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  • This New Malaysian Breakthrough Might Help Prevent The Spread Of The Dengue Virus

    It proved effective in Kuala Lumpur, where thousands of dengue cases were recorded.
    by Kate Borbon . Published Dec 9, 2019
This New Malaysian Breakthrough Might Help Prevent The Spread Of The Dengue Virus
  • A recent breakthrough accomplished by a team of international researchers might be the key to suppress — if not eradicate — the dengue virus.

    According to a study published on November 22 in the journal Current Biology, researchers from the University of Melbourne (Australia), the University of Glasgow (UK), and the Institute for Medical Research (Malaysia) used a strain of the bacteria Wolbachia, which inhibit mosquitoes from transmitting viruses to humans, to reduce dengue cases at various sites in Kuala Lumpur, Malaysia.

    Outbreak News Today reports that the researchers released batches of male and female Aedes egypti mosquitoes carrying the wAlbB strain of Wolbachia into the wild in six sites in Kuala Lumpur which saw high numbers of dengue transmission.

    The mosquitoes mated with the wild mosquito population. This resulted in the spread and establishment of the Wolbachia bacteria. Over a year after the mosquito releases ended, the researchers measured over 90 percent frequency of mosquitoes carrying the bacteria.

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    The release of the Wolbachia-carrying mosquitoes led to a 40-percent decrease in the number of dengue cases, according to Outbreak News Today.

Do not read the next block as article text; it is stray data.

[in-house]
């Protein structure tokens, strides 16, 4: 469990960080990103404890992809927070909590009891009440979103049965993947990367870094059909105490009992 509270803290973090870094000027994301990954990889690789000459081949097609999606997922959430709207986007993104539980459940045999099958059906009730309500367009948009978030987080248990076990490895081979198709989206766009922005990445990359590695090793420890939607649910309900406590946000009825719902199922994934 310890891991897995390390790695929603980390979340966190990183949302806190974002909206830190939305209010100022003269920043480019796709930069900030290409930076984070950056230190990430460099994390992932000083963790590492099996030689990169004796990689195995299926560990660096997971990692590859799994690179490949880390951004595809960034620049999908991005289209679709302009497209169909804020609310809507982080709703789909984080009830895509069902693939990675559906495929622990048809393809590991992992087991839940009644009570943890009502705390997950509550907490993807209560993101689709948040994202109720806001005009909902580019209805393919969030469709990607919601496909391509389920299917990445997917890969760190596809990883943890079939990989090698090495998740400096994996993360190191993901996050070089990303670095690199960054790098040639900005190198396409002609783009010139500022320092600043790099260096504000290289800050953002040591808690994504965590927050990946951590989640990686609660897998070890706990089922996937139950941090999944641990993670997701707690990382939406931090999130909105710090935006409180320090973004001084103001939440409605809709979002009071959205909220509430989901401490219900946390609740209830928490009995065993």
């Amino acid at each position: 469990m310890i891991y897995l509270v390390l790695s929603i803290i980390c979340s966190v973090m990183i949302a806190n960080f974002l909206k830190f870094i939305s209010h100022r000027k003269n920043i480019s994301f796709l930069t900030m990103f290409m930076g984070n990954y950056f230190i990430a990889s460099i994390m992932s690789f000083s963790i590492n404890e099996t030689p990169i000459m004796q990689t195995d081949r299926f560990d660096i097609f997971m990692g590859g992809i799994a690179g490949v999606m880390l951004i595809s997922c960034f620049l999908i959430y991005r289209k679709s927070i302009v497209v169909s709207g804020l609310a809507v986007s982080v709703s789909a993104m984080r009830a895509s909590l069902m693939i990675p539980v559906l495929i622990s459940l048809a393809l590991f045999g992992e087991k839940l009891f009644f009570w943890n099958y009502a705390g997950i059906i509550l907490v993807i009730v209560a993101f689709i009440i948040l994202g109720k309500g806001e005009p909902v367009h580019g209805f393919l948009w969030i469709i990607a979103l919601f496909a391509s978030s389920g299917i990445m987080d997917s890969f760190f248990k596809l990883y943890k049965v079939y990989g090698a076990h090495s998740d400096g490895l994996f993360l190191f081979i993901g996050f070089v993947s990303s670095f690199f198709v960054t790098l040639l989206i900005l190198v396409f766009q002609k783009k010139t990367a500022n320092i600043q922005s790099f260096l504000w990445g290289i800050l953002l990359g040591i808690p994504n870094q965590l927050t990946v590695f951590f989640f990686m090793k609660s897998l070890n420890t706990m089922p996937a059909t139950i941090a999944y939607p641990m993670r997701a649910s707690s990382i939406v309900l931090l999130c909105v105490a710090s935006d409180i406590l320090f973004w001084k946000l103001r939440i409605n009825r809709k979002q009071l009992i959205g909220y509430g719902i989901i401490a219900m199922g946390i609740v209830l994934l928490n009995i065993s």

Professor Ary Hoffman of the University of Melbourne’s Bio21 Institute said that these results can make a difference in countries with a high incidence of dengue, including Malaysia, where 118,416 dengue cases and 164 deaths have been recorded from January 1 to November 27, Philstar reports.

    “This study provides us with a new Wolbachia strain for field release and highlights disease impact within a complex urban setting where dengue incidence rates are high,” he stated.

    “The intervention succeeded despite ongoing pesticide applications and other challenges that can make it hard for the Wolbachia to become established. The approach holds promise not only in Malaysia but also in other countries.”

    Professor Steven Sinkins of the MRC-University of Glasgow Centre for Virus Research emphasized how this intervention can be effective in countries with hot climates.

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    “The findings show that we have a strain of Wolbachia that can be used to effectively reduce the number of dengue cases in very hot climates. The next step is to deploy this strain in more and larger sites, but we are now confident that this will become an effective way to control dengue on a large scale.”

    According to a Philstar report, Anakalusugan Party List Representative Mike Defensor has also recognized how this breakthrough can help curb the incidence of dengue in the Philippines.

    In August this year, the Department of Health (DOH) declared a nationwide dengue epidemic after more than 146,000 cases of the virus were recorded.

    “We understand that Malaysia has brought in the Wolbachia bacteria, which retards the dengue virus in the Aedes mosquito and lessens the risk of the disease getting passed on to humans,” said Rep. Defensor, who is also vice-chairman of the House of Representatives’ committee on health.

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    He also emphasized the need for a review of the National Dengue Prevention and Control Program to find how it can be better implemented to reduce the number of dengue cases in the Philippines.

    In light of the dengue epidemic, should you have your child vaccinated against the virus? Click here to learn what health experts have to say.

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